poniedziałek, 23 lipca 2018
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Wszechświat/Planety (389)

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! EN_01309402_0461 SPL
Diagram showing the interior of the terrestrial planet Mars. The outermost layer is the crust, which is about 30 miles (50 km) deep on average - quite thick compared to Earth's. The convecting mantle, immediately below the crust, is a thick shell of silicate rocks. Lastly there is a substantial core which occupies up to 52 per cent of the planet's radius. Like the Earth's it's probably made up mostly of nickel-iron with about 17 percent sulfur.
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! EN_01309402_0462 SPL
Diagram showing the theoretical interior of the gas giant planet Jupiter. At the centre there is probably a rocky and icy core several times the mass of the Earth. This is surrounded by an extensive inner mantle, more than two-thirds of the planet's total radius, of liquid metallic hydrogen under great pressure. On top of this is the shell of helium-neon 'rain'. Then comes the outer mantle, a layer of liquid molecular hydrogen and helium. And finally comes an extensive hydrogen-helium atmosphere about 1000 km thick.
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! EN_01309402_0463 SPL
Diagram showing the theoretical interior of the ice giant planet Uranus. It probably looks very similar to the interior of Neptune. At the very centre is a rocky and icy core, similar and size and mass to the Earth. This is encased in a thick inner mantle, a slushy mixture of various ices including methane, ammonia and water. Above this is the outer mantle, which is made up of a mixture of liquid hydrogen and other elements. And finally there is a thick atmosphere, composed chiefly of hydrogen, helium and methane.
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! EN_01309402_0464 SPL
Formation of a gas giant. The planet is in the centre, still growing. A concentric disc surrounds it, inside of which the natural satellites are forming via the process of accretion. The Sun is at the top, itself still contracting.
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! EN_01309402_0465 SPL
Image comparing the size of Earth (left) with the planet Neptune. Neptune is the farthest planet from the Sun, with an average distance from it of 29.8 times the Earth-Sun distance. Being a fluid world of mostly hydrogen and helium, rich in ices of methane, water and ammonia, astronomers label it (along with Uranus) an ice giant. With a diameter of 3.9 times that of the Earth, Neptune is the Solar System's fourth largest planet.
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! EN_01309402_0466 SPL
The Sun as a red giant. Earth begins to melt as the red-giant Sun swells and approaches our planet's orbit. Eventually the melting may penetrate throughout Earth's crust, leaving the planet molten from surface to core. The fate of the Earth is unclear. It may become engulfed by the Sun, or it may move to a safe orbit as the Sun sheds mass at the end of its life.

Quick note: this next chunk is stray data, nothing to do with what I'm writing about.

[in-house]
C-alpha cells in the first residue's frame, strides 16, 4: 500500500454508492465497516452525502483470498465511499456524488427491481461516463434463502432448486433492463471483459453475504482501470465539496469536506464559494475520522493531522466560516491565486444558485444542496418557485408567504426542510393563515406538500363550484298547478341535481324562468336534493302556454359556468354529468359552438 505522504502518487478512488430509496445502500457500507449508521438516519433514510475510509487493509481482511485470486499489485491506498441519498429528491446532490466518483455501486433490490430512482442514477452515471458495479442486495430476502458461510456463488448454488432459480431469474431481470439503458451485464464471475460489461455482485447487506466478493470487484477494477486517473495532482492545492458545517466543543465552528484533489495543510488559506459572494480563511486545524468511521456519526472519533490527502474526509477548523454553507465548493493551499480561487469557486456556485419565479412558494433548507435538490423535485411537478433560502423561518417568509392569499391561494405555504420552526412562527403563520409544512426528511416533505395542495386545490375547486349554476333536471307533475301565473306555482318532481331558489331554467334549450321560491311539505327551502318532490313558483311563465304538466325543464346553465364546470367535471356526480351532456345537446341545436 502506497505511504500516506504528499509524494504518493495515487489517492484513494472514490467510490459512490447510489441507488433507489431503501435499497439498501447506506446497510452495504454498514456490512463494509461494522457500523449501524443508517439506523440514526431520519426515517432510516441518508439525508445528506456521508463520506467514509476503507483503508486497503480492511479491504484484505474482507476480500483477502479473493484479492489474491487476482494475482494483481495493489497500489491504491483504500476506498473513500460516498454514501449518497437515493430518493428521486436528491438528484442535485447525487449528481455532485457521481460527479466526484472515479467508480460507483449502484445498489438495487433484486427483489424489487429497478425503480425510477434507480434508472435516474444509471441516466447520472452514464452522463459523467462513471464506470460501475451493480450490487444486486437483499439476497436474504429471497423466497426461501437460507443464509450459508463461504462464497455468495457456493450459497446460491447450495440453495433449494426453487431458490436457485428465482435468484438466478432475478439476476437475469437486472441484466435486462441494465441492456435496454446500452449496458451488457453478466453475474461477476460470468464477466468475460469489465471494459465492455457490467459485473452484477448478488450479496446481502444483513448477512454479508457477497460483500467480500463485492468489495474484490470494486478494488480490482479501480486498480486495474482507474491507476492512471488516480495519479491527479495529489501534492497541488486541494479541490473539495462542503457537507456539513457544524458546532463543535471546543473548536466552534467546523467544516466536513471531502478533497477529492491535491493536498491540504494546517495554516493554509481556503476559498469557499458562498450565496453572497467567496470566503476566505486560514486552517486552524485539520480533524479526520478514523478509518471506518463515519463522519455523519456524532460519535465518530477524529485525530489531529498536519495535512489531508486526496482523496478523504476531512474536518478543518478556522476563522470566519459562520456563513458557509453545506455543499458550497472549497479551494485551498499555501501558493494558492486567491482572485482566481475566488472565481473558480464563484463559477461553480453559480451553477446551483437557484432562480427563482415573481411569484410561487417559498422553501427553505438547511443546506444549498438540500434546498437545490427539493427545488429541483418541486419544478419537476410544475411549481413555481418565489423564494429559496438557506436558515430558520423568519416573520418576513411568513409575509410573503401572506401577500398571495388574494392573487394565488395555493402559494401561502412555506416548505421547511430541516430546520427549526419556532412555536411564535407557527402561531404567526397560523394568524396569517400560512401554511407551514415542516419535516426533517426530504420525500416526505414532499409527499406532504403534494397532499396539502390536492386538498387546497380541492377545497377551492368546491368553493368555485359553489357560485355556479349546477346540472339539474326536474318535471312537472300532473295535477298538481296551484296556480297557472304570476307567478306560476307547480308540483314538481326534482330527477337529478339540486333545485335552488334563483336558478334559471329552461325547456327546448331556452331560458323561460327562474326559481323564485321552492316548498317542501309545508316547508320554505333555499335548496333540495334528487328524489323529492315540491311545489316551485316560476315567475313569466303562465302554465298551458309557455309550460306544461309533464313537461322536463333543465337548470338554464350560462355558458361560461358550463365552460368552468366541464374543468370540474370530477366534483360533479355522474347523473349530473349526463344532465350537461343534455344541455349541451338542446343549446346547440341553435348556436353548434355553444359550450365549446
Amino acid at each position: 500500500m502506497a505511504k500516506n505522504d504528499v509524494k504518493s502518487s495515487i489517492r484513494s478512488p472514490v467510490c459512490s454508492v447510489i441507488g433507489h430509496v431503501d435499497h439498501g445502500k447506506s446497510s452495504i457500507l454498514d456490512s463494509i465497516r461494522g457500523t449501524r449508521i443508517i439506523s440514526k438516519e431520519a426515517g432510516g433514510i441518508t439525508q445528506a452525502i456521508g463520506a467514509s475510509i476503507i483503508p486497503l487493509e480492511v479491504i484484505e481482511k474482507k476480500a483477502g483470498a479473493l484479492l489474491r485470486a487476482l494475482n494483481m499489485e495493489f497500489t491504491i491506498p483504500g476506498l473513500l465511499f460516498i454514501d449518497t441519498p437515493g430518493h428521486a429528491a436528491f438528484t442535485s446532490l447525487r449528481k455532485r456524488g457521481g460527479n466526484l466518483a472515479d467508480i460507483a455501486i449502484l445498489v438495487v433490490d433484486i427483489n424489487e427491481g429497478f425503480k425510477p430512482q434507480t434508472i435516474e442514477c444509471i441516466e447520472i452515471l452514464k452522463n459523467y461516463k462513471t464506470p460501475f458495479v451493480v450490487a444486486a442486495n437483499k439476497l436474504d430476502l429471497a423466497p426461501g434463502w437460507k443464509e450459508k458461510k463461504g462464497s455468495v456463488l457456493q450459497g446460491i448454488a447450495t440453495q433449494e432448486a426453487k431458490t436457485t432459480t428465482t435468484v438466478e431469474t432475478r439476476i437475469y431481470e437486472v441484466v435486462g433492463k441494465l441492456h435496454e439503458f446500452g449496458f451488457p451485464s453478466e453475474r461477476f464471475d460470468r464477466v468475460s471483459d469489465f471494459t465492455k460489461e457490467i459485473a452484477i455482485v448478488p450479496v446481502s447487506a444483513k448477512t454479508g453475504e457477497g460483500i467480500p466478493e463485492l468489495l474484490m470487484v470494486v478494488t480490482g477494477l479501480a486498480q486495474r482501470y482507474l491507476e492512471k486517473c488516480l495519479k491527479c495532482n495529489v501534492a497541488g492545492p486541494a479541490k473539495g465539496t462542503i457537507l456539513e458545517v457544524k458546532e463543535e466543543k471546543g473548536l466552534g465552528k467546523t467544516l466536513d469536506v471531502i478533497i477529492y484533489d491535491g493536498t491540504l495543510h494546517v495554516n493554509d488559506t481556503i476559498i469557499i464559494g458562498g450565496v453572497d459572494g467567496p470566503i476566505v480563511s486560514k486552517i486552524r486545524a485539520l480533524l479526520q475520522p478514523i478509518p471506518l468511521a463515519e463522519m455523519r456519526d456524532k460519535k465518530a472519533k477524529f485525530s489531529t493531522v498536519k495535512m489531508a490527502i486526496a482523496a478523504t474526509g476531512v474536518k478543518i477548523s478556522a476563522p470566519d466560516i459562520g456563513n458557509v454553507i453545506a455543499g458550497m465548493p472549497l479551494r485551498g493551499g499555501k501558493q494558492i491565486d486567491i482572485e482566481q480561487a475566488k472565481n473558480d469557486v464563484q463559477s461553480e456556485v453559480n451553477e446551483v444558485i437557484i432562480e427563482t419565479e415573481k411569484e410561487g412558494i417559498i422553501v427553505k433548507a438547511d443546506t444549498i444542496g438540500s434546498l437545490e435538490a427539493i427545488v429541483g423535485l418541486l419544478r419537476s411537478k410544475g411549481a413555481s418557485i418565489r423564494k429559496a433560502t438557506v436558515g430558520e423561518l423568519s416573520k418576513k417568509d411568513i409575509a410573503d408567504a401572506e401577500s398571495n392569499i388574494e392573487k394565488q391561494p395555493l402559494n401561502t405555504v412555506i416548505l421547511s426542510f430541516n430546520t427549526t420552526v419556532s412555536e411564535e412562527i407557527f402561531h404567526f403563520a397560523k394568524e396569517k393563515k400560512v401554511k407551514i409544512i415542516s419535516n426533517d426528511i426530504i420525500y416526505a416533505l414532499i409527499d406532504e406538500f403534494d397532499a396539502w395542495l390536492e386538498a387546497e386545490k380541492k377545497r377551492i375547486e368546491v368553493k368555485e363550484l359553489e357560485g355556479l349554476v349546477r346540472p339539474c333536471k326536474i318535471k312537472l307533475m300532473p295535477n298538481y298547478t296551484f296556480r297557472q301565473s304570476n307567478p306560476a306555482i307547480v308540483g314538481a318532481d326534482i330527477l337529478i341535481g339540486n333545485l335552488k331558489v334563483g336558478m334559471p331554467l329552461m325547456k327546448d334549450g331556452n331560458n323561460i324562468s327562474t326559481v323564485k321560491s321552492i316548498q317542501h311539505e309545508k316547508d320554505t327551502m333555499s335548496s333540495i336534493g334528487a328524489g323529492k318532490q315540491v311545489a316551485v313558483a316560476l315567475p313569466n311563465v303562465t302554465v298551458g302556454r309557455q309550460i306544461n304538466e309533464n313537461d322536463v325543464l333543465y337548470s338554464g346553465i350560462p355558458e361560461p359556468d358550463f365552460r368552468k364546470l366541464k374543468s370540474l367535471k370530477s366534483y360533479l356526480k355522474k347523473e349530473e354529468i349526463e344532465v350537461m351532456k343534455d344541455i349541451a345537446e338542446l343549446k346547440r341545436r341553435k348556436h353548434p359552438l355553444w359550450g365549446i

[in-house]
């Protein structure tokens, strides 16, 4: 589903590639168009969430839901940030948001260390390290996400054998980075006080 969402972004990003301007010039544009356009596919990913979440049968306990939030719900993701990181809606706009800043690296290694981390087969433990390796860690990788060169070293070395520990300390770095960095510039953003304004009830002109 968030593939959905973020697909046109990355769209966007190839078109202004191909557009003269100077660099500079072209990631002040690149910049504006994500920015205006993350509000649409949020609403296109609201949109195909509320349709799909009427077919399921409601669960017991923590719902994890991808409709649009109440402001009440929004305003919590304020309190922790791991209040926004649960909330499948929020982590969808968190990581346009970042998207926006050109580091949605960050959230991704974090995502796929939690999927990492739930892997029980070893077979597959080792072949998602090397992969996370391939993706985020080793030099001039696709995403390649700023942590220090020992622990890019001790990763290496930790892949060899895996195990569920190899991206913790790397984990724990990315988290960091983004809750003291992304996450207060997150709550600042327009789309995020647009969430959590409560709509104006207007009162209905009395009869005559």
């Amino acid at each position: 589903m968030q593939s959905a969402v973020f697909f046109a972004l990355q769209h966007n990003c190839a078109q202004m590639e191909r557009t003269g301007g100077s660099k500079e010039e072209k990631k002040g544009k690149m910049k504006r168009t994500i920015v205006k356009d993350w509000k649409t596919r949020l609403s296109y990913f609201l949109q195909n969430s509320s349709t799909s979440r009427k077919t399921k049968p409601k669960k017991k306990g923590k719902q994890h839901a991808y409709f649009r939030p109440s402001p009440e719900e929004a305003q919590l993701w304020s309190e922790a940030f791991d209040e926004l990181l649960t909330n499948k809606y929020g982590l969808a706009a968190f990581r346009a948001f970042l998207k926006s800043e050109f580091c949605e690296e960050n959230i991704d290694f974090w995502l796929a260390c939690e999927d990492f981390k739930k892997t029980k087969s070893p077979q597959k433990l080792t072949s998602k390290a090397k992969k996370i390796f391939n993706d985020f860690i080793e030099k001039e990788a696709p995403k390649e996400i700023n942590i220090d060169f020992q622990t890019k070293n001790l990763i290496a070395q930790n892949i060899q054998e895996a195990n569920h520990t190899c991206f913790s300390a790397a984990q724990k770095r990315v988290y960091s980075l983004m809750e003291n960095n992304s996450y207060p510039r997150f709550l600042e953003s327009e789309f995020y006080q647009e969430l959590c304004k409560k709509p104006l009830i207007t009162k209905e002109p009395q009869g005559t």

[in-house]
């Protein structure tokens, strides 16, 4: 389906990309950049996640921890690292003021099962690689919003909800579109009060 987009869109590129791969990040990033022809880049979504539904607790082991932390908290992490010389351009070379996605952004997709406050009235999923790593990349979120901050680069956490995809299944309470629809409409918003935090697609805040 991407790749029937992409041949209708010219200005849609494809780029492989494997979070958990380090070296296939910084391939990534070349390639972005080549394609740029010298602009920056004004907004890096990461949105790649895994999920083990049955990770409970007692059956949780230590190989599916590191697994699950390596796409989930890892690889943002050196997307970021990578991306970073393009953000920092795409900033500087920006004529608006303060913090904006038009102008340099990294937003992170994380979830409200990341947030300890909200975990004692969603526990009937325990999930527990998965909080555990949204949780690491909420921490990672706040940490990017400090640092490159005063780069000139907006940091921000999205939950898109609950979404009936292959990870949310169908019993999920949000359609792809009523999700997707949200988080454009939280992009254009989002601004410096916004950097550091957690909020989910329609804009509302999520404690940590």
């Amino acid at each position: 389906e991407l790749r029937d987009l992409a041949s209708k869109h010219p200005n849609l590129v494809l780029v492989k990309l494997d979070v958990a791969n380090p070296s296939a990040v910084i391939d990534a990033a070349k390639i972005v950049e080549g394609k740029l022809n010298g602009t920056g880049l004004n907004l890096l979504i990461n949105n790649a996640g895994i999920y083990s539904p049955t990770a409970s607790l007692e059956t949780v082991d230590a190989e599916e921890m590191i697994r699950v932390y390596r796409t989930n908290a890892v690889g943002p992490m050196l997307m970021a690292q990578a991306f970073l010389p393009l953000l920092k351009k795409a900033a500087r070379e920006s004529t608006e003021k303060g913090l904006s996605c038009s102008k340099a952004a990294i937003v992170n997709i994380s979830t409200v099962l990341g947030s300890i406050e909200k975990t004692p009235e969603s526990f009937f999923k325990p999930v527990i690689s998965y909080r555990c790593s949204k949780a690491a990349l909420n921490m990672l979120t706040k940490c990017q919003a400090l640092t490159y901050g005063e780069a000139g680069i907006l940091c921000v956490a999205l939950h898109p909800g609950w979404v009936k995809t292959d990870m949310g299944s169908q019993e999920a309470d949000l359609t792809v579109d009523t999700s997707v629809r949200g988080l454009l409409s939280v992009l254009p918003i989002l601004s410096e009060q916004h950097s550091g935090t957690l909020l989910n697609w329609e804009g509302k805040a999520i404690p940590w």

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! EN_01309402_0467 SPL
Formation of moons around a gas giant. This is how the moons of Jupiter and Saturn, and possibly Uranus, are thought to have formed. The planet is in the centre, still growing. A concentric disc surrounds it, inside of which the natural satellites are forming via the process of accretion. The illustration could also show the formation of planets around a star, which was a similar process albeit on a far larger scale.
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! EN_01309402_0468 SPL
Image comparing the size of Earth (left) with the planet Saturn. Saturn is the sixth planet from the Sun, with an average distance from it of 9.4 times the Earth-Sun distance. Being a fluid world of mostly hydrogen and helium, astronomers label it (along with Jupiter) a gas giant. With a diameter of 9.4 times that of the Earth, Saturn is the Solar System's second largest planet (after Jupiter).
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! EN_01309402_0469 SPL
Image comparing the size of Earth (left) with the planet Jupiter. Jupiter is the fifth planet from the Sun, with an average distance from it of 5.2 times the Earth-Sun distance. Being a fluid world of mostly hydrogen and helium, astronomers label it (along with Saturn) a gas giant. With a diameter of 11.2 times that of the Earth, Jupiter is the Solar System's largest planet.
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! EN_01309402_0470 SPL
Computer artwork comparing the size of Mars (left) with that of the Earth. Mars' diameter is 53% that of the Earth's. It has ten percent the mass of Earth and is, on average, 1.53 times further from the Sun. While the Earth is host to oceans of liquid water and has a relatively dense water-rich atmosphere, Mars is exceedingly dry, cold and, as far as we know, sterile. It is thought to have lost most of its water to space a long time ago, and any that remains is frozen at the poles and locked deep in the ground as permafrost.
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! EN_01309402_0471 SPL
Diagram showing the theoretical interior of the gas giant planet Saturn At the centre there is probably a rocky and icy core several times the mass of the Earth. This is surrounded by an extensive inner mantle, about half of the planet's total radius, of liquid metallic hydrogen under great pressure. On top of this is a shell of helium 'rain', topped with a thick outer mantle of helium-saturated liquid molecular hydrogen. This gives way to a thick shell of hydrogen gas, and eventually, to an extensive hydrogen-helium atmosphere.